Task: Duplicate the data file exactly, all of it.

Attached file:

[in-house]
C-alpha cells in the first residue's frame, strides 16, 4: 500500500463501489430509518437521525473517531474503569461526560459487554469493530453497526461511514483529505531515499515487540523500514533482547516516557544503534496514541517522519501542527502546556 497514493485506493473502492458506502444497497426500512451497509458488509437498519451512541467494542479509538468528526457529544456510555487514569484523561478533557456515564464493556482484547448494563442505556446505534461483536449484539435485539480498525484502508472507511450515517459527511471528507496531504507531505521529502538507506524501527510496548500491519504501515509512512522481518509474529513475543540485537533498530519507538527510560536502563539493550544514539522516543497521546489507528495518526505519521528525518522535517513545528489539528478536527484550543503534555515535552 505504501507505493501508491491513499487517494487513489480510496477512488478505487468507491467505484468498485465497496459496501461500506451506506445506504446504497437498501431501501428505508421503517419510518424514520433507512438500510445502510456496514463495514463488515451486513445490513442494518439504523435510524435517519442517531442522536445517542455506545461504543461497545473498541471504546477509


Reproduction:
[in-house]
C-alpha cells in the first residue's frame, strides 16, 4: 500500500463501489430509518437521525473517531474503569461526560459487554469493530453497526461511514483529505531515499515487540523500514533482547516516557544503534496514541517522519501542527502546556 497514493485506493473502492458506502444497497426500512451497509458488509437498519451512541467494542479509538468528526457529544456510555487514569484523561478533557456515564464493556482484547448494563442505556446505534461483536449484539435485539480498525484502508472507511450515517459527511471528507496531504507531505521529502538507506524501527510496548500491519504501515509512512522481518509474529513475543540485537533498530519507538527510560536502563539493550544514539522516543497521546489507528495518526505519521528525518522535517513545528489539528478536527484550543503534555515535552 505504501507505493501508491491513499487517494487513489480510496477512488478505487468507491467505484468498485465497496459496501461500506451506506445506504446504497437498501431501501428505508421503517419510518424514520433507512438500510445502510456496514463495514463488515451486513445490513442494518439504523435510524435517519442517531442522536445517542455506545461504543461497545473498541471504546477509